China’s Newest Military Carrier Comes With a Sinister Goal…

Only a few days ago did China just launch their first next-generation aircraft carrier.

Fujian, the country’s third carrier, is more technologically advanced than those that came before it. And similarly to the modern US carriers, it utilizes electromagnetic catapults to launch an aircraft off the flight deck. 

The Center for Strategic & International Studies has dubbed this vessel as a significant upgrade to China’s naval capabilities.

China Daily reported on the new carrier, stating that it is the largest ever built by an Asian country and will displace over 80,000 metric tons of water. As a comparison to the new vessel, the Nimitz-class of U.S. aircraft carriers displace over 100,000 metric tons of water. Meanwhile, China’s other two carriers, CNS Liaoning and CNS Shandong, displace only about 50,000 metric tons.

Research fellow at Nanyang Technological University in Singapore Collin Koh commented that the carrier is likely to be a “game changer” for the Chinese navy.

“The conventional flight deck with (electromagnetic catapults) will at least in theory allow the carrier to launch aircraft faster and with heavier payloads — which constitute key deciding factors during battle,” he reportedly told global news agency Agence France-Presse (AFP). “At a strategic level, the new carrier heralds the coming of age of a blue-water PLA Navy.”

The new carrier is thought to be part of China’s modernization effort in a three-phase strategic plan by the Chinese Communist party (CCP) to achieve the utmost military supremacy by 2049, which marks the 100th anniversary of the founding of the People’s Republic of China.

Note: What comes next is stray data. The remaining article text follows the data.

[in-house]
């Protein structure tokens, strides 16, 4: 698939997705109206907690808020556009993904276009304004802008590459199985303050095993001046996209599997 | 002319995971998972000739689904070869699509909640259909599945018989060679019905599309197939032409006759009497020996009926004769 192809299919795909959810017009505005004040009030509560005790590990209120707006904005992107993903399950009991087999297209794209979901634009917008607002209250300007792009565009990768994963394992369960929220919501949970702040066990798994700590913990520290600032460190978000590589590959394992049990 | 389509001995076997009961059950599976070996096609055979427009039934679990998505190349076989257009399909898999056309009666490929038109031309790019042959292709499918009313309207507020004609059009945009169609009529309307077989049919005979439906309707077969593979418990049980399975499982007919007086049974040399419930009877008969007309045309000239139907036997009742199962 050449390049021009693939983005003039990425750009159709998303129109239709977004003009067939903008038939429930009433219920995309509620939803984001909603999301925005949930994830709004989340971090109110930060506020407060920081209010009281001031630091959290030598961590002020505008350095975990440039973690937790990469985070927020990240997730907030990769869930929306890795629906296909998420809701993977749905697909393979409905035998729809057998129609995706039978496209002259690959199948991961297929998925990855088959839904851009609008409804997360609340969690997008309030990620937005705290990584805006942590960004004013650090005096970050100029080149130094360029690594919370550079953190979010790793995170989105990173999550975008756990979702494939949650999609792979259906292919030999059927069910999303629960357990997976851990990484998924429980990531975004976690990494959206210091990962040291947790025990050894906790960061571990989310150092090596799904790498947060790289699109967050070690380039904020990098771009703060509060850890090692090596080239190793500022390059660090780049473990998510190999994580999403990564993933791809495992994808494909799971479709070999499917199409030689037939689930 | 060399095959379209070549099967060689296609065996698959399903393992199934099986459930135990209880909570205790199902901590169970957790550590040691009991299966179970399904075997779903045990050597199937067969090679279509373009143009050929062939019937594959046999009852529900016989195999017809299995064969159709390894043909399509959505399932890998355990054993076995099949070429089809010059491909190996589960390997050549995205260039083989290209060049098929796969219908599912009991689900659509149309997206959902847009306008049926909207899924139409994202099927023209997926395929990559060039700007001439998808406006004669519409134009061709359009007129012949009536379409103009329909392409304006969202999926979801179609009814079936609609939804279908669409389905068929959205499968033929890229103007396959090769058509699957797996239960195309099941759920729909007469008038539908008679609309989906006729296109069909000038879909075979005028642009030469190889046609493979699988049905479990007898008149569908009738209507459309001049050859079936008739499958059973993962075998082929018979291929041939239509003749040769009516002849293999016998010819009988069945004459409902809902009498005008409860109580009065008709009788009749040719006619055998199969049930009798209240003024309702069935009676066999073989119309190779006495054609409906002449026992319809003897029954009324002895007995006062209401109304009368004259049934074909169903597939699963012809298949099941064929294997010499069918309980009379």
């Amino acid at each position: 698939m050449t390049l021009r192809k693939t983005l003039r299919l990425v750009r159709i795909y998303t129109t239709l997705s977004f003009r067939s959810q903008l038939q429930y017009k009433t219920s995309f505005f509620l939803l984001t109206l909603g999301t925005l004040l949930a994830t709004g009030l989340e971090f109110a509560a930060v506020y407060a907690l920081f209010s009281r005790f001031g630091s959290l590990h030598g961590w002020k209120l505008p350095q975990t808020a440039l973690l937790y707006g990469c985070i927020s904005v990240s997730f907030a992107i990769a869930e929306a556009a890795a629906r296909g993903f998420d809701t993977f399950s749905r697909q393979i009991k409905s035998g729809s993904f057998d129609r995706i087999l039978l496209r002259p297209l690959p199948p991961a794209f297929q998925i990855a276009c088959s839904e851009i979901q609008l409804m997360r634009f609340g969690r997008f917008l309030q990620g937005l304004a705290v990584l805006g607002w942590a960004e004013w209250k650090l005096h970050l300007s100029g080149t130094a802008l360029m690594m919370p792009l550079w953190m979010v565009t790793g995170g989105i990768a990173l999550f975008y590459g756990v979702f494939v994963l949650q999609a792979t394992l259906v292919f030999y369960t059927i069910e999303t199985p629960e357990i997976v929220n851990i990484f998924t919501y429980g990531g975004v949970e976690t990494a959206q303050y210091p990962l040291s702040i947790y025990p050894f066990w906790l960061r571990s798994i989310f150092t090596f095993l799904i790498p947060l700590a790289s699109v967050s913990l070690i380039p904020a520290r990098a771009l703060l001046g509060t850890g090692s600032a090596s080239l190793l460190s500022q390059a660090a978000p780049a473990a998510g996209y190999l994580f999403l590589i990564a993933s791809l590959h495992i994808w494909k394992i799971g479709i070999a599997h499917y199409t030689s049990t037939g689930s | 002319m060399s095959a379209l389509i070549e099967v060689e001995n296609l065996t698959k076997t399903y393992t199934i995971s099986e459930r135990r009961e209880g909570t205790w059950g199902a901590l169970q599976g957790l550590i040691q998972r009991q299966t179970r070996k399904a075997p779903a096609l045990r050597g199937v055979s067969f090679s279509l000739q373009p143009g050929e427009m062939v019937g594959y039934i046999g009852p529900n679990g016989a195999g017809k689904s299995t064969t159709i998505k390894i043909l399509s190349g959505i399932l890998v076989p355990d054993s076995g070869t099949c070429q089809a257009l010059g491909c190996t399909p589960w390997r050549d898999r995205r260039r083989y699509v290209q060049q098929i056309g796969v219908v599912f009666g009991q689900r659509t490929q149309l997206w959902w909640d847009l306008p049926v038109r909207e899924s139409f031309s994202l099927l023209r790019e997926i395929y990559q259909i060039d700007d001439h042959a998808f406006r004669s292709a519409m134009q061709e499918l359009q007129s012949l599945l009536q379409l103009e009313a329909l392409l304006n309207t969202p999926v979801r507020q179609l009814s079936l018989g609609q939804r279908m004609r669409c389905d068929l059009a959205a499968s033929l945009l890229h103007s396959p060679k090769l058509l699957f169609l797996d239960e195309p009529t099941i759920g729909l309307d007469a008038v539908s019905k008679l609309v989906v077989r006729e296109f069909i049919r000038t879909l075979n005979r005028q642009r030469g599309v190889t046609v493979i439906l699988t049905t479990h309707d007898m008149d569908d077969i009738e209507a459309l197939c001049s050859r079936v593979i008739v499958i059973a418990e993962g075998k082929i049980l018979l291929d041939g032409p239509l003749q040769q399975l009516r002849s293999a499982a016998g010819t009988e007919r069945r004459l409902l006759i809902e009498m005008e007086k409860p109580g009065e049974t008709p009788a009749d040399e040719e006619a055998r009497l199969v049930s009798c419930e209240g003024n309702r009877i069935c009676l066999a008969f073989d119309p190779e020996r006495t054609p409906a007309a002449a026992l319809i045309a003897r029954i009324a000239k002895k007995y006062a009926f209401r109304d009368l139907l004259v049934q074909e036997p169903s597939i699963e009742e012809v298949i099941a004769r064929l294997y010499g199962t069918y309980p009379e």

The goal is known as  “the great rejuvenation of the Chinese nation.”

And of course, the U.S. Department of Defense is taking this long-term goal by the CCP seriously. The Pentagon, in a 2021 report, wrote: “The PRC’s strategy aims to achieve ‘the great rejuvenation of the Chinese nation’ by 2049 to match or surpass U.S. global influence and power, displace U.S. alliances and security partnerships in the Indo-Pacific region, and revise the international order to be more advantageous to Beijing’s authoritarian system and national interests.”

And it appears that American military planners are not the only ones who are taking CCP’s geostrategic ambitions very seriously.

“Phase One would see the Chinese military compete with the United States from a position of technological inferiority,” according to a report from Robert O. Work and Greg Grant, Distinguished Sr. Fellow and Adjunct Sr. Fellow (respectively) at the Center For a New American Security. They assert that Chinese military writings in the late 1990s and early 2000s sought ways to defect a technologically superior adversary, “until such time that their modernization efforts were able to narrow the advantages enjoyed by the U.S. military.”

Phase Two occurs when the Chinese begin to establish technological parity with the U.S. in “guided munitions and battle network warfare,” a step they say will make it more likely China can deter a U.S. military attack in the East Asian sea. It’s the stage where they assemble a world-class military and “assume a leading position within the international order.

The third and final phase is the achievement of military superiority over the U.S., enabling them to disburse U.S. forces.

The report states: “China’s leadership has laid out its goals for a fully modernized PLA by 2035, and elevating the PLA to the world’s premier military force by the 100th anniversary of the People’s Republic of China in 2049, one capable of winning informatized wars.”

As we can see from internal documents, clearly China is thinking very long-term for its military planning. And the debut of it’s newest carrier which can rival U.S. vessels is only one other steps along the path to matching and then surpassing the U.S. as the world’s superpower by 2049.


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